UCSMP Advanced Algebra
Main goal: The main goal of UCSMP Advanced Algebra is to improve and extend the algebra skills of students accumulated during the previous years of study to accommodate the topics traditional to a second algebra course.
Main theme I: Functions provide a unifying theme throughout. Linear, quadratic, exponential, logarithmic, and trigonometric functions are covered, as well as functions of variation, sequences, and transformations. Functions are treated as special kinds of relations and quadratic relations are covered in more detail. The corresponding equations and inequalities are solved symbolically and graphically, with and without CAS technology.
Main theme II: Both the content and the logical approach begun in UCSMP Geometry are applied. A review of linear functions and systems utilizes geometric properties of points, lines, and planes. Terms are carefully defined and theorems proved. Formulas and graphs of functions are examined using reflections, translations and scale change transformations. Congruence and symmetry are applied to the study of triangle trigonometry. Geometric applications and representations of all matrix operations are presented.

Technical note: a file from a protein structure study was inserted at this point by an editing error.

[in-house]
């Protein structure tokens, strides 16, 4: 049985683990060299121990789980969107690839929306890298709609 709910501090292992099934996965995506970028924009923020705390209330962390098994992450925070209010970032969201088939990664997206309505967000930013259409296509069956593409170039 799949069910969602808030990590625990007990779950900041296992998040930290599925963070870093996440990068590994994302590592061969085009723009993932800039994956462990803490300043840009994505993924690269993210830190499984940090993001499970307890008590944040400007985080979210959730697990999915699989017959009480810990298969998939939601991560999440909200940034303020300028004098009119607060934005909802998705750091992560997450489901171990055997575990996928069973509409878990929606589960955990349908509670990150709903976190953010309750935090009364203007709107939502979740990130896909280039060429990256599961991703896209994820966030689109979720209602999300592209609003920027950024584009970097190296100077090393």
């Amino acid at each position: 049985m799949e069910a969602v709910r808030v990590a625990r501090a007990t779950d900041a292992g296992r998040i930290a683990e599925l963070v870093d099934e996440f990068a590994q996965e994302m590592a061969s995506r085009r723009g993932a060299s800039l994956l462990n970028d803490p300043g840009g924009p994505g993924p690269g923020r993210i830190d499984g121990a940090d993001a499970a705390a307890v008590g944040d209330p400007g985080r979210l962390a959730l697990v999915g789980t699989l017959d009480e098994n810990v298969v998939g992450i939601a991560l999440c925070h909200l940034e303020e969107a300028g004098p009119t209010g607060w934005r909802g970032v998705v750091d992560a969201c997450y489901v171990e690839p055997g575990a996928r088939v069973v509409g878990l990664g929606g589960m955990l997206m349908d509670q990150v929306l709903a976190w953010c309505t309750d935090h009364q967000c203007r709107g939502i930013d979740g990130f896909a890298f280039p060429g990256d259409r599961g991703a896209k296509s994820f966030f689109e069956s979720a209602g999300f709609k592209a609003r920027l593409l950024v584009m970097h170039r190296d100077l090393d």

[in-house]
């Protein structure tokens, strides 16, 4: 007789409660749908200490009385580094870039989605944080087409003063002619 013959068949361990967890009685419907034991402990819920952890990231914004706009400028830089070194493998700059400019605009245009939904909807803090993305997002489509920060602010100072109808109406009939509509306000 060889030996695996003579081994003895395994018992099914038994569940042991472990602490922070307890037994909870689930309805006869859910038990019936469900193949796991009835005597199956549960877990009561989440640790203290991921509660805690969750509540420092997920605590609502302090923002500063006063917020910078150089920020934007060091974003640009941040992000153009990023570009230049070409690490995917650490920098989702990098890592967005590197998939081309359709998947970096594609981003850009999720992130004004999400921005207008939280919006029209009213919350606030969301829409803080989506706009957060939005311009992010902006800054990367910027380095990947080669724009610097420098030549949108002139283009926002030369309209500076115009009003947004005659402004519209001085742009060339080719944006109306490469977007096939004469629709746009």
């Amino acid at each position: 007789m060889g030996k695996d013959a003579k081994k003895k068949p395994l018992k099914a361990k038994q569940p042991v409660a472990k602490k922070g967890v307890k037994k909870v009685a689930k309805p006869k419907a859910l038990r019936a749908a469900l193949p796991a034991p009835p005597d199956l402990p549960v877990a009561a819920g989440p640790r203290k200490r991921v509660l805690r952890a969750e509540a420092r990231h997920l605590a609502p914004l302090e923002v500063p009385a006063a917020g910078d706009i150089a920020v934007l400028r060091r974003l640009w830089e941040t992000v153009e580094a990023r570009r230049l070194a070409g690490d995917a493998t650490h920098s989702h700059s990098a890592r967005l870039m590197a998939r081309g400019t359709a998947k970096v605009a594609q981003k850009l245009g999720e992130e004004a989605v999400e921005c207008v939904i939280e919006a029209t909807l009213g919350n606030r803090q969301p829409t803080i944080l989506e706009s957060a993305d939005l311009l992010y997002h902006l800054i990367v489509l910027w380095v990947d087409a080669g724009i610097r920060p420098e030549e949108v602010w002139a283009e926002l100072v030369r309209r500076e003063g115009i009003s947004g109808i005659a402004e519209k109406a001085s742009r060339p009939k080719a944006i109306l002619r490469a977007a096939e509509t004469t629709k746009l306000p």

Main theme III: Mathematical modeling and applications are carefully developed through detailed examination of the basic properties of a situation that cause it to be modeled by each type of function studied in the course. Data abound in the selection of models and provide rationales for the study of each type of function. A wide variety of problems are designed to enhance algebra skills and properties, and quantitative literacy.
Comparison between this and earlier editions: Significantly larger numbers of students now take a second course of algebra than did so when the earlier editions were written.Recognizing this larger population, the major changes in this course have been to make the content more accessible to this wider range of students while keeping standards high.
Some distinctive lessons: Fitting a model to data I and II (2-7, 2-8); Rotations and perpendicular lines (4-9); Solving systems using tables, graphs, or a CAS (5-2); Continuous compounding (9-3); Trigonometry, Earth, moon, and stars (10-3); Lotteries (13-8).
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